This has to do with the game itself. But if there are tournaments on which money is spent and people are distracted by them, and waste time because of them, and they provoke factionalism and both Muslims and kaafirs, righteous and evildoers are glorified to the extent that a player becomes a role model for one’s sons and daughters, then this definitely should not be allowed, because among the ummah there are enough calamities, ignorance and backwardness to distract them from games on which millions of the people’s wealth are spent.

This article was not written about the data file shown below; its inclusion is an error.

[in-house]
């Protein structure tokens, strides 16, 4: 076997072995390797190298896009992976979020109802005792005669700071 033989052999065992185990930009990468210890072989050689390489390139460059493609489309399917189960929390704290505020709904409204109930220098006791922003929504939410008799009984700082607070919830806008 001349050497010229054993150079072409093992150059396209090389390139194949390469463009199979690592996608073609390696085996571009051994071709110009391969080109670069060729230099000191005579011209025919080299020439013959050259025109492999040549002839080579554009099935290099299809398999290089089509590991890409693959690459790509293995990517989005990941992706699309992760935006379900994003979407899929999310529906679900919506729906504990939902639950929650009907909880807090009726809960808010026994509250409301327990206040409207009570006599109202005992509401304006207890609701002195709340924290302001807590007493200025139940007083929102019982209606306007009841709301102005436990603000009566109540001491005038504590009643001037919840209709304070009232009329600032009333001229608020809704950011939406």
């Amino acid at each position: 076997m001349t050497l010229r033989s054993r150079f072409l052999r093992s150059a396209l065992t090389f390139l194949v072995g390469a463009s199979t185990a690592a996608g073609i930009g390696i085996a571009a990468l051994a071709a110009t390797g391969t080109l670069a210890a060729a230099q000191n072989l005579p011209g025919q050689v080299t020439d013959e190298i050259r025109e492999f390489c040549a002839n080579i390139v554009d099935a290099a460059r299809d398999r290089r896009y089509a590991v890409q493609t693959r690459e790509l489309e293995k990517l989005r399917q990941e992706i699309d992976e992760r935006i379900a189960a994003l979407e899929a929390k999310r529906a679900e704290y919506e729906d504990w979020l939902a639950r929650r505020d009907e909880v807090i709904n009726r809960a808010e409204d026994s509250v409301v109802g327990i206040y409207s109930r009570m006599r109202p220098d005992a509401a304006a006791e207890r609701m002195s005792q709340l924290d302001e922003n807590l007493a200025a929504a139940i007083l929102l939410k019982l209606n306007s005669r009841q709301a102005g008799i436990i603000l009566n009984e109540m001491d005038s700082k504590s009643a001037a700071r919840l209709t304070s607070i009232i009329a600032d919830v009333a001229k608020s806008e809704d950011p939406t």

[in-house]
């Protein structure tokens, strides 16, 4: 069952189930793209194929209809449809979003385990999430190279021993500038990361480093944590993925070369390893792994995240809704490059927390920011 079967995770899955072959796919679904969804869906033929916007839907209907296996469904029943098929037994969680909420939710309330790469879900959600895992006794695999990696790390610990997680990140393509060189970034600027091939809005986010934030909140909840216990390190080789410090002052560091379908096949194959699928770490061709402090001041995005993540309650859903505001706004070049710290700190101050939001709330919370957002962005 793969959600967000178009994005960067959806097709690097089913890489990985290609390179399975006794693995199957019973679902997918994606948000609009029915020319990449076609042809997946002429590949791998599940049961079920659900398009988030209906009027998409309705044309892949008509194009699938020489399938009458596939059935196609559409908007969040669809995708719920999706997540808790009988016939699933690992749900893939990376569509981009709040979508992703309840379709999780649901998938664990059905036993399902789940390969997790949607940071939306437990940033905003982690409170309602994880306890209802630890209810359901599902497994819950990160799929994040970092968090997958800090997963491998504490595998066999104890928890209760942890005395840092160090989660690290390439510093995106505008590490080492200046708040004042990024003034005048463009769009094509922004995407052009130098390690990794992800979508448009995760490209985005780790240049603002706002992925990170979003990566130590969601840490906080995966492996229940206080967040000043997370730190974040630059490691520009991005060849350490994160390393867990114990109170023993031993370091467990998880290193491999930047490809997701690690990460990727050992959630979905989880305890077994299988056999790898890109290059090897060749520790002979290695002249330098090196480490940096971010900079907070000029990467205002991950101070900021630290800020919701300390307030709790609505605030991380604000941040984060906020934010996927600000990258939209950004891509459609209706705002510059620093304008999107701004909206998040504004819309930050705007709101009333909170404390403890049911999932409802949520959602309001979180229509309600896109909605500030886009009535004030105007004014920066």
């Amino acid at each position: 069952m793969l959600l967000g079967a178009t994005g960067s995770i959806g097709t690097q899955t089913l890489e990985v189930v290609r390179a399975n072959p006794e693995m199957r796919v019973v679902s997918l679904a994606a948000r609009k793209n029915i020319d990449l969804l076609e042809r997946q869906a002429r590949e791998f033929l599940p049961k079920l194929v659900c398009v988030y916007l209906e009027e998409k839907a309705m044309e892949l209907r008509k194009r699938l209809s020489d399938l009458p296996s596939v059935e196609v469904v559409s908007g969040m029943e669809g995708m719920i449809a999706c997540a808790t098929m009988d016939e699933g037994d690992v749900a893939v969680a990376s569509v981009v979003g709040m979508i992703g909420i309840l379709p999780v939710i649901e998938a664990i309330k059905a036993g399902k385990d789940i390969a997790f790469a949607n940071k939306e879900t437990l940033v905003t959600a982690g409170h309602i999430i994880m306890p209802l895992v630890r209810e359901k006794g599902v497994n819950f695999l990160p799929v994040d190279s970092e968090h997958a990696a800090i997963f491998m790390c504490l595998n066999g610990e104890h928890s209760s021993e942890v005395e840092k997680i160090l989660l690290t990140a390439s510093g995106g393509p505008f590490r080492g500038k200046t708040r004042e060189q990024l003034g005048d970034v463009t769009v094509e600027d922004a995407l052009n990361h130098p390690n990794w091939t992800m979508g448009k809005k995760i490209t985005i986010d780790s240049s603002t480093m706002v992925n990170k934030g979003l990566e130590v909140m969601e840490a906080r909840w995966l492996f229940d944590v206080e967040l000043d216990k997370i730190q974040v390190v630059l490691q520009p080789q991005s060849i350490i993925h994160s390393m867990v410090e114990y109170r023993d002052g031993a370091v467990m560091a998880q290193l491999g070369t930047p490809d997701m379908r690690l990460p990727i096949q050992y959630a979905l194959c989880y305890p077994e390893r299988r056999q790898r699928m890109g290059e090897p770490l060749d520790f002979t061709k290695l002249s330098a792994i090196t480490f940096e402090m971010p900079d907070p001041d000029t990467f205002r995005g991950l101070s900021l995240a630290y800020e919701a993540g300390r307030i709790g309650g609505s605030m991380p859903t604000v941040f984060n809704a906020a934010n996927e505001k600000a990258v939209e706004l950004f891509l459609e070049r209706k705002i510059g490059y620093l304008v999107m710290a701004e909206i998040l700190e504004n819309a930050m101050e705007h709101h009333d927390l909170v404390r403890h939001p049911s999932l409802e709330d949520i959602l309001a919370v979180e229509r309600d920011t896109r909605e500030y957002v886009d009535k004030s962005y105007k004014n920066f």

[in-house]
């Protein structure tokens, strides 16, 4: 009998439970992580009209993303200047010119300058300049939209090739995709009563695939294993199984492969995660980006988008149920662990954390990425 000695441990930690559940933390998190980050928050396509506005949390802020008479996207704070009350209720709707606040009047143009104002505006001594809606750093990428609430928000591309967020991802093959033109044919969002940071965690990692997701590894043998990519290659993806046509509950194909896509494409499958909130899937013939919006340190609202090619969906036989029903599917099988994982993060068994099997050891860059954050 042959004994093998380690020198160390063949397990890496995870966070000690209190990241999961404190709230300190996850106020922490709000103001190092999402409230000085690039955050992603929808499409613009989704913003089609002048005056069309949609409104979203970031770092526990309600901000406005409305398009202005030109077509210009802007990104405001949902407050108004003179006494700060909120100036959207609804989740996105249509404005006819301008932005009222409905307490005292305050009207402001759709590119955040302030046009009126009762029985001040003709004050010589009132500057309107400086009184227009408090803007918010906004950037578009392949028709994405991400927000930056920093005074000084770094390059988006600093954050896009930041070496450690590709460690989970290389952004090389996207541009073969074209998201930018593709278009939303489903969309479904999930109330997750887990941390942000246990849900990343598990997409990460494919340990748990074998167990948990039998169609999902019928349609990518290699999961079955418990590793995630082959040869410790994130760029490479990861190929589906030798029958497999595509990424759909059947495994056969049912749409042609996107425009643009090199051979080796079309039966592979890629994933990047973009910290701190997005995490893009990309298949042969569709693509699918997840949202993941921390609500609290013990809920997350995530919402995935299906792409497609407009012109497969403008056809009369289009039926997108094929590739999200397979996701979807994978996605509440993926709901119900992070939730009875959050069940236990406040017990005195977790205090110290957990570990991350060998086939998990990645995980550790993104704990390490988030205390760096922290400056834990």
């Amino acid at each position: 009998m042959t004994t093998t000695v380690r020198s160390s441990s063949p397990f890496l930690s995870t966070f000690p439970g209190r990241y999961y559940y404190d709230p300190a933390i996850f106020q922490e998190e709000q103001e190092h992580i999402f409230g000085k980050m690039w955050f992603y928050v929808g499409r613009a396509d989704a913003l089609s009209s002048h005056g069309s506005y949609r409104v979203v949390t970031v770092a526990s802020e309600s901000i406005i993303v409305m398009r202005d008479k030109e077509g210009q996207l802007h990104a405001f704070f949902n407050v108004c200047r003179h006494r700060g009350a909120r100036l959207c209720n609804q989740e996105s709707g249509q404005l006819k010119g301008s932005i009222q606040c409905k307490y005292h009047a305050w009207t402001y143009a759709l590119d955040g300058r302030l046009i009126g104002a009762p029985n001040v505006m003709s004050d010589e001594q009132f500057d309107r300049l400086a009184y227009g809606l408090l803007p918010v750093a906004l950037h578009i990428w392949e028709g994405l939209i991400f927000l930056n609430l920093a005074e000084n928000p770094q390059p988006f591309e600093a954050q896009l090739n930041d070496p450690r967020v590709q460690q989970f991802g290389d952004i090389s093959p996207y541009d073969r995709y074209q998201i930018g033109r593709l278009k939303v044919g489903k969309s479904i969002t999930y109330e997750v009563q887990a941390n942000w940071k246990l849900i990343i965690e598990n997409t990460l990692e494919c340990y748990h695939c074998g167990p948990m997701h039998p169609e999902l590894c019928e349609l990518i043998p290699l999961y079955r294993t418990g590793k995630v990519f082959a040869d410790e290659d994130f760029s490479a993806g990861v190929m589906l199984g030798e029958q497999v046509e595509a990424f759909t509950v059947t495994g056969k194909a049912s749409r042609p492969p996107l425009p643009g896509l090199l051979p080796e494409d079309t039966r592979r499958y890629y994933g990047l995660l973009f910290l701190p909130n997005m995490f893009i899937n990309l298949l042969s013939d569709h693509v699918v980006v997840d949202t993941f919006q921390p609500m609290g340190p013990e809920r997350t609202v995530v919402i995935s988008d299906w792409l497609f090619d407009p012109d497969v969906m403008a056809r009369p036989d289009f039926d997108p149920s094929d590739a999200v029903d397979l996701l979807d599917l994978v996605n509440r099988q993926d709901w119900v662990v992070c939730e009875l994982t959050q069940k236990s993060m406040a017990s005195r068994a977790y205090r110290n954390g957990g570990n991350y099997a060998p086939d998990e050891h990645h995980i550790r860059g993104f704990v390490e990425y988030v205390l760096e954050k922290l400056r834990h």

Shaykh Muhammad ibn Ibraaheem (may Allaah have mercy on him) said: The basic principle concerning such games and sports is that they are permissible if they serve an innocent purpose, as was referred to by Ibn al-Qayyim in his book al-Faroosiyyah and as was mentioned by Shaykh Taqiy al-Deen Ibn Taymiyah and others. If that is done as training for jihad and attack and retreat, or for physical fitness, or to ward off chronic diseases and strengthen the spirit, then it comes under the heading of permissible things, if the one who does it has a sound intention. In all cases it is essential that there be no harm caused to bodies or minds, and that it does not lead to the grudges and hatred that usually occur between players, and that it does not distract them from things that are more important, and that it does not prevent them from remembrance of Allaah (dhikr) or prayer.